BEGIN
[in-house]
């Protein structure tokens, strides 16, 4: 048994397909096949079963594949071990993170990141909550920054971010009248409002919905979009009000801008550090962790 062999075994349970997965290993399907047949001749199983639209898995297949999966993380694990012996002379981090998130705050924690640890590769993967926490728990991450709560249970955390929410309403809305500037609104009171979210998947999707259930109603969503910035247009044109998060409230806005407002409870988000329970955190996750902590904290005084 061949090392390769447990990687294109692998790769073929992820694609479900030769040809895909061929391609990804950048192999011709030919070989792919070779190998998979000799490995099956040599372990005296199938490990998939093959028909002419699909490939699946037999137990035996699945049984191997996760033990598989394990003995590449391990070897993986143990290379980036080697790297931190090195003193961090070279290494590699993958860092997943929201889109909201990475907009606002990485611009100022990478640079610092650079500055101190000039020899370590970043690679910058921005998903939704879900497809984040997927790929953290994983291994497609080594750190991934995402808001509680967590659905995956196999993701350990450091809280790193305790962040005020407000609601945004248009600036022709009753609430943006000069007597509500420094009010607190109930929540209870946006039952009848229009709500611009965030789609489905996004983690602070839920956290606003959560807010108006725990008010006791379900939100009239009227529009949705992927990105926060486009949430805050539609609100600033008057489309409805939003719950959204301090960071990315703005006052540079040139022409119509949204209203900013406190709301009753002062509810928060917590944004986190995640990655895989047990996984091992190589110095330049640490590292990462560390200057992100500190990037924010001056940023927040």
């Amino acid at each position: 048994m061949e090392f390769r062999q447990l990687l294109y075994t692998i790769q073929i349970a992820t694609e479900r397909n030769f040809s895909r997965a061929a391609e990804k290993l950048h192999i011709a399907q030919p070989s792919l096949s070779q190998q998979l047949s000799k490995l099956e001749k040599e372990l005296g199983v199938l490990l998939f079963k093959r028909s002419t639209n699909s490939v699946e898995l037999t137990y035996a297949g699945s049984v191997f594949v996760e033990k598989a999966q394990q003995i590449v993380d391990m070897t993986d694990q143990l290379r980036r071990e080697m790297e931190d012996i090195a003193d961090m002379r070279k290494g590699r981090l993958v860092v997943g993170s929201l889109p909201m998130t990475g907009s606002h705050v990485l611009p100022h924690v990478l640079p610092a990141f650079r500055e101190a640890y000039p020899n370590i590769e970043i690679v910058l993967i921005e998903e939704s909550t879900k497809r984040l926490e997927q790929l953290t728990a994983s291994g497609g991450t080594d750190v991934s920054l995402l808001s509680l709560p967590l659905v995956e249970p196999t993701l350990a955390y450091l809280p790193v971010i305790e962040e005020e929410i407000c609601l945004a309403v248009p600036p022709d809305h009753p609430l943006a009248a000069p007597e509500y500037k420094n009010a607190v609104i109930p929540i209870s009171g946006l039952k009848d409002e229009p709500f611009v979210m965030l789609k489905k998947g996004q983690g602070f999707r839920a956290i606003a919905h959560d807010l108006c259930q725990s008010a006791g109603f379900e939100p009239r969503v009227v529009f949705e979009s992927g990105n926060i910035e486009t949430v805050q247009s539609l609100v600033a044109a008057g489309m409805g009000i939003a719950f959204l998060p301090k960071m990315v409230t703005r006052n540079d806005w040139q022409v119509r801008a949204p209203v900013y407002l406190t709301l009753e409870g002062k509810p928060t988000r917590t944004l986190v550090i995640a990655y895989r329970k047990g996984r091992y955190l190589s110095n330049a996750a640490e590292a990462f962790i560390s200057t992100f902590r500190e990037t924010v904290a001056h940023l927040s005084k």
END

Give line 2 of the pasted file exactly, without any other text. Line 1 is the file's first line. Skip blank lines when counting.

């Protein structure tokens, strides 16, 4: 048994397909096949079963594949071990993170990141909550920054971010009248409002919905979009009000801008550090962790 062999075994349970997965290993399907047949001749199983639209898995297949999966993380694990012996002379981090998130705050924690640890590769993967926490728990991450709560249970955390929410309403809305500037609104009171979210998947999707259930109603969503910035247009044109998060409230806005407002409870988000329970955190996750902590904290005084 061949090392390769447990990687294109692998790769073929992820694609479900030769040809895909061929391609990804950048192999011709030919070989792919070779190998998979000799490995099956040599372990005296199938490990998939093959028909002419699909490939699946037999137990035996699945049984191997996760033990598989394990003995590449391990070897993986143990290379980036080697790297931190090195003193961090070279290494590699993958860092997943929201889109909201990475907009606002990485611009100022990478640079610092650079500055101190000039020899370590970043690679910058921005998903939704879900497809984040997927790929953290994983291994497609080594750190991934995402808001509680967590659905995956196999993701350990450091809280790193305790962040005020407000609601945004248009600036022709009753609430943006000069007597509500420094009010607190109930929540209870946006039952009848229009709500611009965030789609489905996004983690602070839920956290606003959560807010108006725990008010006791379900939100009239009227529009949705992927990105926060486009949430805050539609609100600033008057489309409805939003719950959204301090960071990315703005006052540079040139022409119509949204209203900013406190709301009753002062509810928060917590944004986190995640990655895989047990996984091992190589110095330049640490590292990462560390200057992100500190990037924010001056940023927040």